SCHEVENINGEN – Its work in technical design and naval architecture across a range of projects and materials, have made Studio Delta a major yacht building factor. How did that happen? “What’s key,” says Studio Delta owner Menno Van Dijk “is a good first meeting with a client. Something needs to click between a client and your approach to a pr0oject.”
Studio Delta makes design packages, the technical content of a yacht design. So that yards know they can safely build what a designer has drawn. It calculates hull shapes based on such factors as resistance, propulsion, weight and stability. Its technical designs respect flag state requirements.
Studio Delta’s growing client base includes builders of Damarin, Vanquish Yachts, Steeler Yachts, Long Island Yachts, Nordic Star and superyacht makers.
“Menno contributes actively to the development of our yachts,” says Steeler Yachts owner Hans Webbink. “In only 2 years, Studio Delta has already worked on 4 of our models. Menno is very solution-oriented in helping us integrate the innovations our clients opt for.”
Steeler will soon launch a 61ft yacht for which Studio Delta did the naval architecture. Steeler asked for an aluminum hull as the owner wants to store 8,000 liters of fuel for long-range cruising. This year, KM Yachtbuilders unveiled a 53ft (16.2m) motor yacht for which Studio Delta provided naval architecture.
For Vanquish Yachts, Van Dijk worked on a 32ft (9.8m.) custom-built super yacht tender, adapted to the dimensions and possibilities of a 62m (203.4ft) motor yacht.
Vanquish Yachts achieve speeds of 40 knots and more, courtesy of a strong aluminum construction. Van Dijk: “That required us to closely monitor the strength/weight balance of the yachts. And to guarantee a coherent design with no sudden stops in materials that only create tension peaks.”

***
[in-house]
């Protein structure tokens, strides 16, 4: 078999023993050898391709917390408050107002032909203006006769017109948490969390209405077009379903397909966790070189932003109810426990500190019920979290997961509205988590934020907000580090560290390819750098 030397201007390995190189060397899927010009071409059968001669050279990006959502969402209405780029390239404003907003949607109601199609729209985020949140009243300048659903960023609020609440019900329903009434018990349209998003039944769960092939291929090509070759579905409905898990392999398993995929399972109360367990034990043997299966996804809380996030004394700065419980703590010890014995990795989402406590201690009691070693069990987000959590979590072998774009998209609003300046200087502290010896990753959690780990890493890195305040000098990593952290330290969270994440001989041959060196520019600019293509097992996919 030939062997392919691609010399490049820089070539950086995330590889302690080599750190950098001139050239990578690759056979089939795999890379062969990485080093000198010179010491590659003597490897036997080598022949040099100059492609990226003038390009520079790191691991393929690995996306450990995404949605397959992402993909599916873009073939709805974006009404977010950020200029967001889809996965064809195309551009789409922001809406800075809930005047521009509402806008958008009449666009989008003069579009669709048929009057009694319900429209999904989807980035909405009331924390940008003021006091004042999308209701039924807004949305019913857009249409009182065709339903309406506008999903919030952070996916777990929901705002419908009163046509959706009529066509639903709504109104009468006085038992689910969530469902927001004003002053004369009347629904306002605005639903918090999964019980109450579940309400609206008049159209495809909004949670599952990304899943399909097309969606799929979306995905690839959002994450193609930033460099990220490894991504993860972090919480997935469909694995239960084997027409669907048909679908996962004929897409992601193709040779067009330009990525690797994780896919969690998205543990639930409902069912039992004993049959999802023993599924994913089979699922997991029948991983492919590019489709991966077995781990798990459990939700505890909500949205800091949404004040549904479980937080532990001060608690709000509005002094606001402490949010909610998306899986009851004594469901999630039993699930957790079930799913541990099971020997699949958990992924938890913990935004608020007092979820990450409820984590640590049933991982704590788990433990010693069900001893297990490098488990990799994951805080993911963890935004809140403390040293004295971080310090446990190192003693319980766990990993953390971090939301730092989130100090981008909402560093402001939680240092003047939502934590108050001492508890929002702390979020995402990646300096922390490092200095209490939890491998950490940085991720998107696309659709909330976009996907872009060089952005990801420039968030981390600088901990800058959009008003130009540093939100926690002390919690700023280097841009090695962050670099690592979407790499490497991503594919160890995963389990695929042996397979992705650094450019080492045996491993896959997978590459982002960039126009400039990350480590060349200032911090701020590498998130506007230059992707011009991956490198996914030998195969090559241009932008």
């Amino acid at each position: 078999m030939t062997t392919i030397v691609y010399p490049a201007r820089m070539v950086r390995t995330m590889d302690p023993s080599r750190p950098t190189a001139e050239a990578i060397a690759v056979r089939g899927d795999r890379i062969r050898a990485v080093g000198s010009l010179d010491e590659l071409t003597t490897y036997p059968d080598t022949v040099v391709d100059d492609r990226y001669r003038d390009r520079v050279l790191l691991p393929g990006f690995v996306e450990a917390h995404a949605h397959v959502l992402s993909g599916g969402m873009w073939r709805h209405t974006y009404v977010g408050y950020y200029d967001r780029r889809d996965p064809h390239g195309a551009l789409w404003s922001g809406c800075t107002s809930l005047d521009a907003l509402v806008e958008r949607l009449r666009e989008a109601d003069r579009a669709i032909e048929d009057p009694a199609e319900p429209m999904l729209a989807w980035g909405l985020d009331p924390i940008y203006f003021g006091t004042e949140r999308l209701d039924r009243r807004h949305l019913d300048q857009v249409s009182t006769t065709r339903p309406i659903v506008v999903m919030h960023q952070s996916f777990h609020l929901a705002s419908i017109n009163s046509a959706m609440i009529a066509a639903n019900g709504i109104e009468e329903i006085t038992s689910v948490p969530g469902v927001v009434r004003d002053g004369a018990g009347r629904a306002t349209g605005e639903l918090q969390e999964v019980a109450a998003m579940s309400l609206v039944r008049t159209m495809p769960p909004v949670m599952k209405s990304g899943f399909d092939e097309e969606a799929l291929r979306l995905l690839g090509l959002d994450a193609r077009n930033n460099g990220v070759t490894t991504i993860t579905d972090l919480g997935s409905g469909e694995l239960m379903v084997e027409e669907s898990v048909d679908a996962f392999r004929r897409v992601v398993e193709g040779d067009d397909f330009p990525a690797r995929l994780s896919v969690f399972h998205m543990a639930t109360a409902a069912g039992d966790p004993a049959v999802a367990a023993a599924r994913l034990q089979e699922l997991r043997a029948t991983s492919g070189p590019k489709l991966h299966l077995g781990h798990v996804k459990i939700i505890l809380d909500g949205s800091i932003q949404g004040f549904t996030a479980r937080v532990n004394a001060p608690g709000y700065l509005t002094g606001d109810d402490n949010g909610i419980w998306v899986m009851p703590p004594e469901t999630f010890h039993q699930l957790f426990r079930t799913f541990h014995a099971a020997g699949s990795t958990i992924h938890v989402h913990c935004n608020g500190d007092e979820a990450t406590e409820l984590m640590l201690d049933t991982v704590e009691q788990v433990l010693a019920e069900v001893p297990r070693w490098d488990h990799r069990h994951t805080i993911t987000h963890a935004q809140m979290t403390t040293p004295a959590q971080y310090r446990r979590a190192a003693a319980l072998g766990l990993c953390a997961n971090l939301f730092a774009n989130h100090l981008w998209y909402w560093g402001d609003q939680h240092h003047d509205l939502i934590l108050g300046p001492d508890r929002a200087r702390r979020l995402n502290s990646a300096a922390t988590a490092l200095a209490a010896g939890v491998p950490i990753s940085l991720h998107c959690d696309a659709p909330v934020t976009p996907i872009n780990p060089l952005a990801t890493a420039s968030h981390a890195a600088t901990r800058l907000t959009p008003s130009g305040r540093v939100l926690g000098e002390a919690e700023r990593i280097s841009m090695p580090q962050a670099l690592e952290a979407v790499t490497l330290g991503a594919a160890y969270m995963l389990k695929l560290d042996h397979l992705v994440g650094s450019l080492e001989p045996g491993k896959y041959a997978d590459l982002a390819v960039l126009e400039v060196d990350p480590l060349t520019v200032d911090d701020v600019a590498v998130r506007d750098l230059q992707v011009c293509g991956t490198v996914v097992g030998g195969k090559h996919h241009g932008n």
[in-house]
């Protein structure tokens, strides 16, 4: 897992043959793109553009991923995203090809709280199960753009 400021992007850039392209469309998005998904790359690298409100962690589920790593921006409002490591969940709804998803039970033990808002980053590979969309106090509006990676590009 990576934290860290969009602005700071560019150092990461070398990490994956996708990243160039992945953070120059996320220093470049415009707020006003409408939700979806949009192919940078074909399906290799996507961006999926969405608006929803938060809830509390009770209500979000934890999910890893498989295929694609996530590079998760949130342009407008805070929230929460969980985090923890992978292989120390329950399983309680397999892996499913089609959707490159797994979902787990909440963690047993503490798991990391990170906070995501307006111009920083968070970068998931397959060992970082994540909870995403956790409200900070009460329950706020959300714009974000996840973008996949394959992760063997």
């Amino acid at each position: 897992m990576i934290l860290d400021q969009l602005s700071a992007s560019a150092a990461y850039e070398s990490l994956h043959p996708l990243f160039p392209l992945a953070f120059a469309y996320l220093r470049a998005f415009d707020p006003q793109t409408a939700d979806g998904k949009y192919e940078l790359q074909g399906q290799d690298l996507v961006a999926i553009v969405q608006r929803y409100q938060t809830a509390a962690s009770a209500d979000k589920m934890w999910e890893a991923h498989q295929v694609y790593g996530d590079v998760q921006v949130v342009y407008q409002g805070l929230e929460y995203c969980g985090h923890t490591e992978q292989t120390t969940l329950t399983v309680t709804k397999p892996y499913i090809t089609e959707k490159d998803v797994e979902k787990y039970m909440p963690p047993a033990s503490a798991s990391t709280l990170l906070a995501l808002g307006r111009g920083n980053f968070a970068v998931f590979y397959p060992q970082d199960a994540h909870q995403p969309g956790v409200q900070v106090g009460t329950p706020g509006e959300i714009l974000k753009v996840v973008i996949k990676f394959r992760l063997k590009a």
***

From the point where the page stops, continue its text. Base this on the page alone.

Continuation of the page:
“A Vanquish yacht must go fast and be stable so everybody onboard travels in comfort,” says Vanquish Yachts Marketing Director Tijl Hetterschijt. “Studio Delta’s underwater design does that really well. Also, Vanquish Yachts are exceptionally dry. People can sit on the bow or anywhere else and they won’t get wet. Not even if you take a 2m wave at 30 knots/hr. or more. This is what we asked of Studio Delta. They gave us a perfect below-the-water hull.”
Van Dijk’s choice of hull material depends on the vessel type. He can make a lightweight design that benefits speed and saves material cost. But if production costs exceed the budget, Studio Delta uses its experience to make a sound choice.
“Recently we designed a composite hull for a large displacement yacht,” says Van Dijk. “Damage to a composite hull need not be repaired as quickly as a damaged steel hull. The purpose of a yacht is also a factor. Explorer yachts operate in more challenging conditions than yachts in the Med and that determines the choice of material.”
Peeking far over the horizon, Van Dijk wonders about building materials made of plastic trash or waste. “To me that’s a purely technical and ecological question. Of course, the properties of such material – distortion and cohesion, for instance – are crucial!”